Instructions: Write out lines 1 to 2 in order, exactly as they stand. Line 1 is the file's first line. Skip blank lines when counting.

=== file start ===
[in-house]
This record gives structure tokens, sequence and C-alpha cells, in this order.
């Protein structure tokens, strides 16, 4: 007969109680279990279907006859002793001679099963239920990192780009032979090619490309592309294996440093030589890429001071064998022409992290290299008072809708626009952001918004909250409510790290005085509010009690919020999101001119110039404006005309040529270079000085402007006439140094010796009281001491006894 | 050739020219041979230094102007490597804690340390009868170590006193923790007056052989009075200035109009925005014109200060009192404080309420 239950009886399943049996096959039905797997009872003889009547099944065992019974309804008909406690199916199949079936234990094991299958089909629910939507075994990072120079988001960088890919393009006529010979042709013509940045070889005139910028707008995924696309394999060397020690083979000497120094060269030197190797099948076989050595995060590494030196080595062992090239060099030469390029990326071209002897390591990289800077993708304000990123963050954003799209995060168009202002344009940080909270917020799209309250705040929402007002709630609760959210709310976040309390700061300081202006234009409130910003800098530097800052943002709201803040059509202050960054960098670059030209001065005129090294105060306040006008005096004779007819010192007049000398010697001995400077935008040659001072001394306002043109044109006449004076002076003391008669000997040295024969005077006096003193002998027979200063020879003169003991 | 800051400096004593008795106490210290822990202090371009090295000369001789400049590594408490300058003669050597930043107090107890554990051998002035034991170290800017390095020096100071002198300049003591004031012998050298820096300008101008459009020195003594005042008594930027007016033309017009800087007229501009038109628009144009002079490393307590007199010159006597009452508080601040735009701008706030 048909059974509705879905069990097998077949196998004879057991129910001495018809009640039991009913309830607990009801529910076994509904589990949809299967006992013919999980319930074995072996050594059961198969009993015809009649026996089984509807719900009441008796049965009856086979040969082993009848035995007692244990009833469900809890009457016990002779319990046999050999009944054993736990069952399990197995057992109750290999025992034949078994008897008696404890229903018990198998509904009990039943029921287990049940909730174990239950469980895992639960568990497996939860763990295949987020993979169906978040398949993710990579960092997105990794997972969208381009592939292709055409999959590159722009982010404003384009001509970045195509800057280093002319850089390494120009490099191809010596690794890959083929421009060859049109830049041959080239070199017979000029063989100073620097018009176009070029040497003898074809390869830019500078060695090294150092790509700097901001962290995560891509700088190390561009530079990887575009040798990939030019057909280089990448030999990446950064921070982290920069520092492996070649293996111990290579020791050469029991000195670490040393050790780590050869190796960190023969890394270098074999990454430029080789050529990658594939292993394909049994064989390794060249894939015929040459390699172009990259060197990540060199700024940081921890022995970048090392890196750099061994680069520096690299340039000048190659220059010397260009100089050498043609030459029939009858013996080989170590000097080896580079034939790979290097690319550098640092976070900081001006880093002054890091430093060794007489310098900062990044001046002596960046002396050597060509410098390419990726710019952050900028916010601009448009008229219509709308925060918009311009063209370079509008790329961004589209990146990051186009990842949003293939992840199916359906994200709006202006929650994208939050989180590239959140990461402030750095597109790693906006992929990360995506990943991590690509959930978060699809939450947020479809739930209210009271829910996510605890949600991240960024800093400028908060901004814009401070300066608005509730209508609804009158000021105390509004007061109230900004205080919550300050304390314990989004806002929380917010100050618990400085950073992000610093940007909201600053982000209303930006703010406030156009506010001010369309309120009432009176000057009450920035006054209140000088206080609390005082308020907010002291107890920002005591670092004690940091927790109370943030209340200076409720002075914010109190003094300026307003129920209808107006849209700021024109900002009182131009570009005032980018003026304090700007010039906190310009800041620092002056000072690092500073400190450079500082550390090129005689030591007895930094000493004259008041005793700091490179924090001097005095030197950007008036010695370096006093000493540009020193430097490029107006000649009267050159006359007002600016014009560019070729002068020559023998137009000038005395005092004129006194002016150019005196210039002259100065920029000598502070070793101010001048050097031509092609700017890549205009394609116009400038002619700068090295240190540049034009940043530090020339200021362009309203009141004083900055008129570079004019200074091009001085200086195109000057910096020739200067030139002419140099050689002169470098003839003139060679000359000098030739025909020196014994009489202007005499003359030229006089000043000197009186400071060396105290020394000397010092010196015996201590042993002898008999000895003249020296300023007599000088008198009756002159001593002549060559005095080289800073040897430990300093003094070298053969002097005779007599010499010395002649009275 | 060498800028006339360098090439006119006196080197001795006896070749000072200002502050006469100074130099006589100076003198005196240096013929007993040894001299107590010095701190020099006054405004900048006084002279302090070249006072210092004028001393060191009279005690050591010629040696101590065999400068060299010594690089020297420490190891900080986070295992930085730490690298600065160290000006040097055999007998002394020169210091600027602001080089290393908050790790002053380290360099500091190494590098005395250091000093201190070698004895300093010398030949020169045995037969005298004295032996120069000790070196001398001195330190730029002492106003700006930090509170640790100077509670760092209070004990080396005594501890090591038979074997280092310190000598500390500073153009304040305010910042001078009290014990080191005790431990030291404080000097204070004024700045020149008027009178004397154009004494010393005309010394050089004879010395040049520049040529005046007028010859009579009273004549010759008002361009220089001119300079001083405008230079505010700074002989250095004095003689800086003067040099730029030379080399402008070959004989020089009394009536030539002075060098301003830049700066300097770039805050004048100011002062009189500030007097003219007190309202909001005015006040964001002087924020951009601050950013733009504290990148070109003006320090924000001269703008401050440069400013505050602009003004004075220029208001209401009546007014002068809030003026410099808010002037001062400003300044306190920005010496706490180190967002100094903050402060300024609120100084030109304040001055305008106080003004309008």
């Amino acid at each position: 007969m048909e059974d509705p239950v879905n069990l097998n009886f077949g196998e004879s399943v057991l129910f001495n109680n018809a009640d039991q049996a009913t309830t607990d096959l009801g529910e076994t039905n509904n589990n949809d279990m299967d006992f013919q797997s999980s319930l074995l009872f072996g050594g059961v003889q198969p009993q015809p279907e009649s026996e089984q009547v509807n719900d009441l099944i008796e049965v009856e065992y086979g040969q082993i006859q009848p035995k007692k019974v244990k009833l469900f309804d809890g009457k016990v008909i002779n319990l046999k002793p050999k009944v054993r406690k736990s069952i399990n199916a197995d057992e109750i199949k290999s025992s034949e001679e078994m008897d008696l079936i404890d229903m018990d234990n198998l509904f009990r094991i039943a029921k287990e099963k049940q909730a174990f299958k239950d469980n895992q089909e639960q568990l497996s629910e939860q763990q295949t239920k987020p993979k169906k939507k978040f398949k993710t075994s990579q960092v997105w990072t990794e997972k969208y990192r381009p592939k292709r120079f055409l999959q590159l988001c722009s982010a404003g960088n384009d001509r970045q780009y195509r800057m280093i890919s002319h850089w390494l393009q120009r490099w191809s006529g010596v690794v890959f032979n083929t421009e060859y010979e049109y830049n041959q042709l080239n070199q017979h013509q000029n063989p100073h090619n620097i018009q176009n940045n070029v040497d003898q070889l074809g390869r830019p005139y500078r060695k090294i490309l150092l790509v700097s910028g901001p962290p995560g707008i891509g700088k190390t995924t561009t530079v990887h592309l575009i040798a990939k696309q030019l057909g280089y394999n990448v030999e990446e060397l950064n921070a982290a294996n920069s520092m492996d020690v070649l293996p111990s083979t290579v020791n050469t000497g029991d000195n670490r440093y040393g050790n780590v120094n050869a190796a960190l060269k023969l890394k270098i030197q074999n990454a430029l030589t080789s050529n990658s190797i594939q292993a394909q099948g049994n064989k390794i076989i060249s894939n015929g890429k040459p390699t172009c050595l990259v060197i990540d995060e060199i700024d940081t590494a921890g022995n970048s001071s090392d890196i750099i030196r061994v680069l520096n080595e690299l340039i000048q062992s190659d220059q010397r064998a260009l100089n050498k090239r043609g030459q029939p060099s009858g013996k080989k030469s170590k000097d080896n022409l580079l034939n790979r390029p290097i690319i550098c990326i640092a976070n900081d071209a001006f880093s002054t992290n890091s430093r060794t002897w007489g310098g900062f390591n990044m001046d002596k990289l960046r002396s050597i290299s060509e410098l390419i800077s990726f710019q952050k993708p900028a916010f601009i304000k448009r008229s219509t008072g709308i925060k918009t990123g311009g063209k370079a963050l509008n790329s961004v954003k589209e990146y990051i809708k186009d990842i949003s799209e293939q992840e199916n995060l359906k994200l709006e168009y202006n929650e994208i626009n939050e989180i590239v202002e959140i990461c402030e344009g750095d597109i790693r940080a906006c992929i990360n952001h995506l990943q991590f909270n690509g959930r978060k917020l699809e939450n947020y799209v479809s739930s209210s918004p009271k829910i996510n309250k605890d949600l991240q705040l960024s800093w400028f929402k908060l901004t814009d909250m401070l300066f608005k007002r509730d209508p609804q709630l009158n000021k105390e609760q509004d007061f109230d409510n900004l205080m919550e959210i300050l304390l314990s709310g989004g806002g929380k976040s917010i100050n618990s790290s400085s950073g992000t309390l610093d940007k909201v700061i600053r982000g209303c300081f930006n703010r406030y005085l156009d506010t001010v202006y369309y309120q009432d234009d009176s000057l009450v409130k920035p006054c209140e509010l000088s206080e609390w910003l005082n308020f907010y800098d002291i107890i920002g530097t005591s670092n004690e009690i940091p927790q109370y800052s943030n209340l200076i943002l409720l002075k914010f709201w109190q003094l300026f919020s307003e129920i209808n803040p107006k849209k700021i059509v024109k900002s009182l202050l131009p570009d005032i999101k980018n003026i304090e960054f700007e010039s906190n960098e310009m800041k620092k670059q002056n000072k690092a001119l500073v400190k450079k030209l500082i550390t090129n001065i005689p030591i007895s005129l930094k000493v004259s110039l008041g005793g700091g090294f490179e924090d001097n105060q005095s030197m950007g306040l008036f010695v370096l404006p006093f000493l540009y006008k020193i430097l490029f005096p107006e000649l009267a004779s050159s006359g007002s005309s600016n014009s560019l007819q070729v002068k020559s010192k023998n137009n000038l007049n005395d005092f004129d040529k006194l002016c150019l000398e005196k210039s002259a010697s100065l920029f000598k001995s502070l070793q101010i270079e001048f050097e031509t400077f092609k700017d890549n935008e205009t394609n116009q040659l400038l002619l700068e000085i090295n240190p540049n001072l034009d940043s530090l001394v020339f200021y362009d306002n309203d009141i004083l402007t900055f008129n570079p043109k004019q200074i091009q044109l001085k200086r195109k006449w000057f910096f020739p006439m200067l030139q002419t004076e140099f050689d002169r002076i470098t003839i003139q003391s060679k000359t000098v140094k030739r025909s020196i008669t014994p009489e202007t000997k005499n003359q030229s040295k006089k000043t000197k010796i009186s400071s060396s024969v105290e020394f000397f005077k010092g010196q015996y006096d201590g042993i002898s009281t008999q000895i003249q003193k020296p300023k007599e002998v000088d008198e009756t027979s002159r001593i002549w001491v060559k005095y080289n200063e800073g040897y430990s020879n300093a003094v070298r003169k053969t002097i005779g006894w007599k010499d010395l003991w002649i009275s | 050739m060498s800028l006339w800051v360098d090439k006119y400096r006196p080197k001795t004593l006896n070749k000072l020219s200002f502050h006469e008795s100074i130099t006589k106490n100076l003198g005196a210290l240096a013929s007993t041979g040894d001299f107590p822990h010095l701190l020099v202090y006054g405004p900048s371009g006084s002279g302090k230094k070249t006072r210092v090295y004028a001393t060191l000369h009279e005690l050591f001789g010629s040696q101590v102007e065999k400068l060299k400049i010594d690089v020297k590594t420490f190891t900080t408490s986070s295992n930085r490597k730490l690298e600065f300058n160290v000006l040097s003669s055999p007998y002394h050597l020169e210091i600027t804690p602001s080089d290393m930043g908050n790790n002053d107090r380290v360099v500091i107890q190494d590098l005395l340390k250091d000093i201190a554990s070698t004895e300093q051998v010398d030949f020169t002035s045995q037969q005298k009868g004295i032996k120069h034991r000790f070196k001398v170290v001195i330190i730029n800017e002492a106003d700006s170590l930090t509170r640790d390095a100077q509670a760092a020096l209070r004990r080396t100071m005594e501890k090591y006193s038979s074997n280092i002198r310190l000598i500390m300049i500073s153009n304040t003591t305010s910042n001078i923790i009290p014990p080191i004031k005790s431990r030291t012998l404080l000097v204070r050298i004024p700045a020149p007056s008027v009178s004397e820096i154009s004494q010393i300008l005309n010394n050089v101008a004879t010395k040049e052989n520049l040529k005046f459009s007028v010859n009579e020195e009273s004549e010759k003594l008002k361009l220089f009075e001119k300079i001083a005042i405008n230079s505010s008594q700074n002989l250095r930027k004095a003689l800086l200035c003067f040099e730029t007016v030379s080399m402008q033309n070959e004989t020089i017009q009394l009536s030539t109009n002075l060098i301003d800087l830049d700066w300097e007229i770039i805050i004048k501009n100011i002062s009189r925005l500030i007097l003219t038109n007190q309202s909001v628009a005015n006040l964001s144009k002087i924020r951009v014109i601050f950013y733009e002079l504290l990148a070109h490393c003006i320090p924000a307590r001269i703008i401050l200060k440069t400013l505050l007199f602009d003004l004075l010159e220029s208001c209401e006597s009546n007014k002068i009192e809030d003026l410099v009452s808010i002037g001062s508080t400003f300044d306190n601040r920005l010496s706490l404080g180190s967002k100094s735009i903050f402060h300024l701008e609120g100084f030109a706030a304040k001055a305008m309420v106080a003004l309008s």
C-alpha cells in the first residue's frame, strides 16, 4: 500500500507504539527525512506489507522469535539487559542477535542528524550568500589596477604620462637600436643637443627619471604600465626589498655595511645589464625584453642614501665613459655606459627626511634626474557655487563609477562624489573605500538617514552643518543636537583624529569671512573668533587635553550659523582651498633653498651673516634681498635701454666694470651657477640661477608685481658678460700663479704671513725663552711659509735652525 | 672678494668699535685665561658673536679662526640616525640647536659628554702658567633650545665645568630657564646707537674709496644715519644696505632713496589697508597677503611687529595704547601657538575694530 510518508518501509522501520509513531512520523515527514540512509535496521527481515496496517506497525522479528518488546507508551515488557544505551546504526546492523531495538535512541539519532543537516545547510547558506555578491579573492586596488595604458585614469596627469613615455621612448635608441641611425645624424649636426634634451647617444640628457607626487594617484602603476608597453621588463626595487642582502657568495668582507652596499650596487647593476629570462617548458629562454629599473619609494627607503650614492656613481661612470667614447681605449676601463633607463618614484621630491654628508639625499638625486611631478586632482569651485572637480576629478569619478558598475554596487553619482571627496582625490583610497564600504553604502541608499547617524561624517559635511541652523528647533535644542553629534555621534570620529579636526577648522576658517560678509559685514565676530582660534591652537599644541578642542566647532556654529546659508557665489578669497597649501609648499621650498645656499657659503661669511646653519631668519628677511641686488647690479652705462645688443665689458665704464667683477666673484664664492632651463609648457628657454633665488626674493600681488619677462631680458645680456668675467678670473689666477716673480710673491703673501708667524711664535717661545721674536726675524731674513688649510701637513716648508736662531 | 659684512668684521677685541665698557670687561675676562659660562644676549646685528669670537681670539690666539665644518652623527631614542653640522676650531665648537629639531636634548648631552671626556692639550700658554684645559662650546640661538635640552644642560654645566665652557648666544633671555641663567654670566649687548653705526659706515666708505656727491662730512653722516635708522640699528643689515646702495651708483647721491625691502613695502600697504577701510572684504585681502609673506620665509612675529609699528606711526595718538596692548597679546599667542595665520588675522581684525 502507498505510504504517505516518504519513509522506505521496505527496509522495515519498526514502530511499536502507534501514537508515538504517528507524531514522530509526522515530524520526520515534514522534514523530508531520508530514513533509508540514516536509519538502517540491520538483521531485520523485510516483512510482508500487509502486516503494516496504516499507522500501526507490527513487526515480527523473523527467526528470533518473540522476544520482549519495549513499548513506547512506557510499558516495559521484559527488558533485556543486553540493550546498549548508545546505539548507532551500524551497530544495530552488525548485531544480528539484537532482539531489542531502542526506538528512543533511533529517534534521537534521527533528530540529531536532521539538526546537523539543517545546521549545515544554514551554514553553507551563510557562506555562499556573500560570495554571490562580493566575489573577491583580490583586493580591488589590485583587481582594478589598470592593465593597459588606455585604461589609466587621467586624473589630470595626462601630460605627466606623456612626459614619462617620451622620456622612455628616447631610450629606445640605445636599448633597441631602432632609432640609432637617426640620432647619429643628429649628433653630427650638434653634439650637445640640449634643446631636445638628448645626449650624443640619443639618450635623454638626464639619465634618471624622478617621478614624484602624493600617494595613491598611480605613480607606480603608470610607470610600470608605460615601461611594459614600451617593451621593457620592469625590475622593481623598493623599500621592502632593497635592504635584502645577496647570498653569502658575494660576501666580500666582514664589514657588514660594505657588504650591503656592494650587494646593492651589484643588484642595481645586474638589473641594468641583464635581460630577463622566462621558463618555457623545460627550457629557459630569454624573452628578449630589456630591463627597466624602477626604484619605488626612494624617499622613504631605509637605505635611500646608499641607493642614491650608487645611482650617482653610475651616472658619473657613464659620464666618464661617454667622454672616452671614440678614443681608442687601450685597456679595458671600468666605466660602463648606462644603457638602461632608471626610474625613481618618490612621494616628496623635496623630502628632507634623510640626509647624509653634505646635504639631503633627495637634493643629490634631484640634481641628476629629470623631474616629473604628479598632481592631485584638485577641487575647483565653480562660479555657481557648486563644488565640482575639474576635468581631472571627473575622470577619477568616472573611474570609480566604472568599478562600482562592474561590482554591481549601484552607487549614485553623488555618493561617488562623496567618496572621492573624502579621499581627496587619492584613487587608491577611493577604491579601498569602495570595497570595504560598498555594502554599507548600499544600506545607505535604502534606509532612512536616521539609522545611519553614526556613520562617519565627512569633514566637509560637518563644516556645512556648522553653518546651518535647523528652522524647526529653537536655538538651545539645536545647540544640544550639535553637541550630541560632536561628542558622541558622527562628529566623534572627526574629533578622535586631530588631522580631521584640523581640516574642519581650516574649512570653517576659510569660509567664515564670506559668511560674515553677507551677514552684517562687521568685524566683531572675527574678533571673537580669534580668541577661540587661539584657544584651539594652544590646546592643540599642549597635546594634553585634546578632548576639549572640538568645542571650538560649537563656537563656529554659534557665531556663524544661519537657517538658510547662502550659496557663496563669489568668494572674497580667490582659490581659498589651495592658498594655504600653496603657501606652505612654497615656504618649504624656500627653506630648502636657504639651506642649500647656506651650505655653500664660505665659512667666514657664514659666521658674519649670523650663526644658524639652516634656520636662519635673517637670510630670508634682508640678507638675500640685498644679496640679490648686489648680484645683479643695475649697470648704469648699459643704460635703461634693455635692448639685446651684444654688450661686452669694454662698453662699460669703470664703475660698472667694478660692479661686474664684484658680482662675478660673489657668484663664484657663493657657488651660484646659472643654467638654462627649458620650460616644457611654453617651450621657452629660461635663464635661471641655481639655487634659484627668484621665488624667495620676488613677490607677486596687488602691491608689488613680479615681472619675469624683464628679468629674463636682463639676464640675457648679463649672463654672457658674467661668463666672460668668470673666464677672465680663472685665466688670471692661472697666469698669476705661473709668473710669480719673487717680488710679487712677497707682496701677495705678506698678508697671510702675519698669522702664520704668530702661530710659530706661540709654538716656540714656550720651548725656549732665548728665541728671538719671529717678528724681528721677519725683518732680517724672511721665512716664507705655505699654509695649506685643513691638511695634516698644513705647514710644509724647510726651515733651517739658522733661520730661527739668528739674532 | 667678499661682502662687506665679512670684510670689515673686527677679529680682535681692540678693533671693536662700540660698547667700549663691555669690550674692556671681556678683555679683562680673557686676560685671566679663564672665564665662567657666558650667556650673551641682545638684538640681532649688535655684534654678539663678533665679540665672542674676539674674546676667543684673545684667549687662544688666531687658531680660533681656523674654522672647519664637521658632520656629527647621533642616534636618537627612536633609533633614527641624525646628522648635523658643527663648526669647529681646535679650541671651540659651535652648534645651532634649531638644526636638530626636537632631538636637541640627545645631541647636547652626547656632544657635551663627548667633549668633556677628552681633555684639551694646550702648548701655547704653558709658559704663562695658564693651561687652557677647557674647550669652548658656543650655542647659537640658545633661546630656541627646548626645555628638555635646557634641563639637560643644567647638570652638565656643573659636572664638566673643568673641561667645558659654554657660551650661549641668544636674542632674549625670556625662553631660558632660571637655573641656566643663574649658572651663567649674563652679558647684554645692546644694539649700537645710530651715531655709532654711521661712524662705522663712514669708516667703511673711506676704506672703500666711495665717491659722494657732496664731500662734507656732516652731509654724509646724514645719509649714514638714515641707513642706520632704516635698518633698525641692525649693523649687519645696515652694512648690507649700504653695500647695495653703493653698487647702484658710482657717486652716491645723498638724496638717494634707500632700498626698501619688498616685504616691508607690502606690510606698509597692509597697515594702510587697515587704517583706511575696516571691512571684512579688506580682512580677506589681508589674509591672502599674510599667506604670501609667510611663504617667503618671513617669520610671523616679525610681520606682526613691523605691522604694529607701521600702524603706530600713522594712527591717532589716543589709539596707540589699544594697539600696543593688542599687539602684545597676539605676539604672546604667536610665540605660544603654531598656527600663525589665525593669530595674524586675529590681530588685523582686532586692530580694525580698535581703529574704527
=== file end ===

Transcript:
[in-house]
This record gives structure tokens, sequence and C-alpha cells, in this order.